Burlington Township school officials announce stance on use of electronic cigarettes

As of Oct. 2, approximately 800 lung injury cases have been reported from 46 states and one U.S. territory, and 12 deaths have been confirmed in 10 states related to the use of electronic cigarettes, according to the Centers for Disease Control and Prevention.

Although CDC officials announced that there are still unknowns about e-cigarettes, such as specific chemical exposure(s) causing these lung injuries associated with their use and which single product or substance has been linked to all lung injury cases, the Burlington Township School District is not waiting around to implement action on the matter.

Burlington Township Superintendent of Schools Mary Ann Bell made it clear at a Sept. 25 school board meeting that the school district is determined to stymie the risks of e-cigarettes from its students.

“We know that across our country, we are seeing a vaping crisis,” Bell said. “There are, sadly, a lot of very sick people and some deaths associated with unregulated devices and substances that people have been vaping.”

Bell made an announcement to the district’s students and families at the meeting to outline the potential risks of e-cigarette use and to ensure that the district is determined to inform the school community about them. She also confirmed district officials can and will take action if a student is caught with the use of the product.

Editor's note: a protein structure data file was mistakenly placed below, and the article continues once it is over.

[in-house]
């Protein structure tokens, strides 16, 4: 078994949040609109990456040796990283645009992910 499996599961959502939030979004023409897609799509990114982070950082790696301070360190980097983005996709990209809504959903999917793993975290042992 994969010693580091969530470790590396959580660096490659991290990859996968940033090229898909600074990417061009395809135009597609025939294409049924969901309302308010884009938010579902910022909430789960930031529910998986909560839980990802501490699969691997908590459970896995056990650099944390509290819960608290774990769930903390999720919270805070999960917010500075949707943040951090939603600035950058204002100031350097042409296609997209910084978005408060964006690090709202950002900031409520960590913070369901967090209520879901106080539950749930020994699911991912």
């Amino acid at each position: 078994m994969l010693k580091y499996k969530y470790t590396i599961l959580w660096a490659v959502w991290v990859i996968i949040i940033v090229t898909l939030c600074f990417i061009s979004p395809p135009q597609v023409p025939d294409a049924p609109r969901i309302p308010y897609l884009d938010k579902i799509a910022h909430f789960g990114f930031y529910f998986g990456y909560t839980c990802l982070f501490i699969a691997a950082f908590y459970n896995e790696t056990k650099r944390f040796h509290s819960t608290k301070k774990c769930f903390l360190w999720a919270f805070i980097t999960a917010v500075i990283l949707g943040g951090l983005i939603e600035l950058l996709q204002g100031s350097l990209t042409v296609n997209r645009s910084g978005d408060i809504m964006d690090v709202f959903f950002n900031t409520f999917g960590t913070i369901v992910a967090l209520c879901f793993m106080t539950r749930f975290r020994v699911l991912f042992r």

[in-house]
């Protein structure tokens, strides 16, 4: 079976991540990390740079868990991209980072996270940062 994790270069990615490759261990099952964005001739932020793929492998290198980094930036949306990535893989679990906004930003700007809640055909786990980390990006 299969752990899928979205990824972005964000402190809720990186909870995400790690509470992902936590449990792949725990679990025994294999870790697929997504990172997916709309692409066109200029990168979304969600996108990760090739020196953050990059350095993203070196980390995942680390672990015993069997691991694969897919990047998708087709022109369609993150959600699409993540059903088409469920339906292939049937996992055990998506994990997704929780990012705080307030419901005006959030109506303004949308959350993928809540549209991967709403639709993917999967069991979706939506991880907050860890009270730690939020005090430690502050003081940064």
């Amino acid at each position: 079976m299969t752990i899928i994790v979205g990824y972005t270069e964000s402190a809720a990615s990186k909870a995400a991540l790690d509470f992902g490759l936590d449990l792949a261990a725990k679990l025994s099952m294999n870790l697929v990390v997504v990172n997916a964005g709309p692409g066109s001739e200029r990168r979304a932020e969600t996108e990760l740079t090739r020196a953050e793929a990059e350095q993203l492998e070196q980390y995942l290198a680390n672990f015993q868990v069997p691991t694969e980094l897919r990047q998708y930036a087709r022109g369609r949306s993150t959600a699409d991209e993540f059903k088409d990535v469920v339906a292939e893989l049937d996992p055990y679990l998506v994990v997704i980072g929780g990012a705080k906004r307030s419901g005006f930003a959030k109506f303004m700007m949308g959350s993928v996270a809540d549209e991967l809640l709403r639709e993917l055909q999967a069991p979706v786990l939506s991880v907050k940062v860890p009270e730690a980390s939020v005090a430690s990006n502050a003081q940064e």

The Burlington Township superintendent explained that while the district may face the potential risk of students using these products, its schools have already taken steps to inform the youth about the dangers associated with them.

“I am very proud of the fact that three years ago, our district came out with multiple speakers,” Bell said. “We have had speakers in this district for the past four years about the potential hazards of [e-cigarettes], so I am not happy that we are facing this crisis, but I am happy that we, as a district, to have taken a strong stance very early.”

As the school year carries forward, Bell said in her statement that if a student is caught with use of the product, district officials consider the product to be a drug-related substance.

The superintendent explained that the district’s regulation on this matter can potentially solicit disciplinary action for the student.

“We notify our students and our families that if anyone is found with vaping devices, then we can consider it drug paraphernalia, and we do a drug test,” she said. “It’s one of the ways that we try to make sure that people understand that this is dangerous or has the potential to be dangerous.”

While professionals work toward identifying and gathering more information about e-cigarettes and the potential dangers of their use, Bell stated that the district is intent on updating the school community about the product as well as corrective actions to encourage students to make favorable choices.

“We will continue to try to identify things that we think might be harmful to our young people and help them in providing information to them and their families, so that good decision-making can happen,” she said. “I’m sorry for those that are going through it, but I am proud of the fact the [the district] took such a strong stance so early.”